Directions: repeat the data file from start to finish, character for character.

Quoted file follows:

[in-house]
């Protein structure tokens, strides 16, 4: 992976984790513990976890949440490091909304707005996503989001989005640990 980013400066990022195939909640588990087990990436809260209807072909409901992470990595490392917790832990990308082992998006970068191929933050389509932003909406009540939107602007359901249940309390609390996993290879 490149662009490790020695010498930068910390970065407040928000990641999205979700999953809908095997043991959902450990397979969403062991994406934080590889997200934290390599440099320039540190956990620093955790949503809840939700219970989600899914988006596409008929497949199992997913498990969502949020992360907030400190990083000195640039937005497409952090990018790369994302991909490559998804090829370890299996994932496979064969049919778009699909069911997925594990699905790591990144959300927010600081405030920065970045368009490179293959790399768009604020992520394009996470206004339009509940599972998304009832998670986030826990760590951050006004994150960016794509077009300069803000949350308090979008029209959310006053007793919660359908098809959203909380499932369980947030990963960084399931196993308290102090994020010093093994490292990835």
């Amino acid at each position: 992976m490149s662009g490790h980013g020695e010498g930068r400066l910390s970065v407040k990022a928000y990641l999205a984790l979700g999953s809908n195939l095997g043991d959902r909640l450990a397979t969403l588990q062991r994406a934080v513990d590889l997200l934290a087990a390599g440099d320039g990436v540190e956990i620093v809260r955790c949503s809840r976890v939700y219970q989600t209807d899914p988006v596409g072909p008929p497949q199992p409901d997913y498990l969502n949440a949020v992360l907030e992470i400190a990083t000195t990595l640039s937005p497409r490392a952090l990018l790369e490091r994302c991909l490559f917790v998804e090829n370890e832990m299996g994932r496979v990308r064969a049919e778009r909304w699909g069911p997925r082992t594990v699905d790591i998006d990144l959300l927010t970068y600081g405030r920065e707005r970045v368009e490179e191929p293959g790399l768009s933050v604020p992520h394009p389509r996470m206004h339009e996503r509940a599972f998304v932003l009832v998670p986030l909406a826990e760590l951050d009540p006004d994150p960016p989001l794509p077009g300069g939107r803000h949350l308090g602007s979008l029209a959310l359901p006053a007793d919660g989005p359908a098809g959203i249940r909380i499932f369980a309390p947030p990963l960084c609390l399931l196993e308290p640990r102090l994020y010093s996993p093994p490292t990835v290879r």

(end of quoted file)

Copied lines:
[in-house]
């Protein structure tokens, strides 16, 4: 992976984790513990976890949440490091909304707005996503989001989005640990 980013400066990022195939909640588990087990990436809260209807072909409901992470990595490392917790832990990308082992998006970068191929933050389509932003909406009540939107602007359901249940309390609390996993290879 490149662009490790020695010498930068910390970065407040928000990641999205979700999953809908095997043991959902450990397979969403062991994406934080590889997200934290390599440099320039540190956990620093955790949503809840939700219970989600899914988006596409008929497949199992997913498990969502949020992360907030400190990083000195640039937005497409952090990018790369994302991909490559998804090829370890299996994932496979064969049919778009699909069911997925594990699905790591990144959300927010600081405030920065970045368009490179293959790399768009604020992520394009996470206004339009509940599972998304009832998670986030826990760590951050006004994150960016794509077009300069803000949350308090979008029209959310006053007793919660359908098809959203909380499932369980947030990963960084399931196993308290102090994020010093093994490292990835």
């Amino acid at each position: 992976m490149s662009g490790h980013g020695e010498g930068r400066l910390s970065v407040k990022a928000y990641l999205a984790l979700g999953s809908n195939l095997g043991d959902r909640l450990a397979t969403l588990q062991r994406a934080v513990d590889l997200l934290a087990a390599g440099d320039g990436v540190e956990i620093v809260r955790c949503s809840r976890v939700y219970q989600t209807d899914p988006v596409g072909p008929p497949q199992p409901d997913y498990l969502n949440a949020v992360l907030e992470i400190a990083t000195t990595l640039s937005p497409r490392a952090l990018l790369e490091r994302c991909l490559f917790v998804e090829n370890e832990m299996g994932r496979v990308r064969a049919e778009r909304w699909g069911p997925r082992t594990v699905d790591i998006d990144l959300l927010t970068y600081g405030r920065e707005r970045v368009e490179e191929p293959g790399l768009s933050v604020p992520h394009p389509r996470m206004h339009e996503r509940a599972f998304v932003l009832v998670p986030l909406a826990e760590l951050d009540p006004d994150p960016p989001l794509p077009g300069g939107r803000h949350l308090g602007s979008l029209a959310l359901p006053a007793d919660g989005p359908a098809g959203i249940r909380i499932f369980a309390p947030p990963l960084c609390l399931l196993e308290p640990r102090l994020y010093s996993p093994p490292t990835v290879r």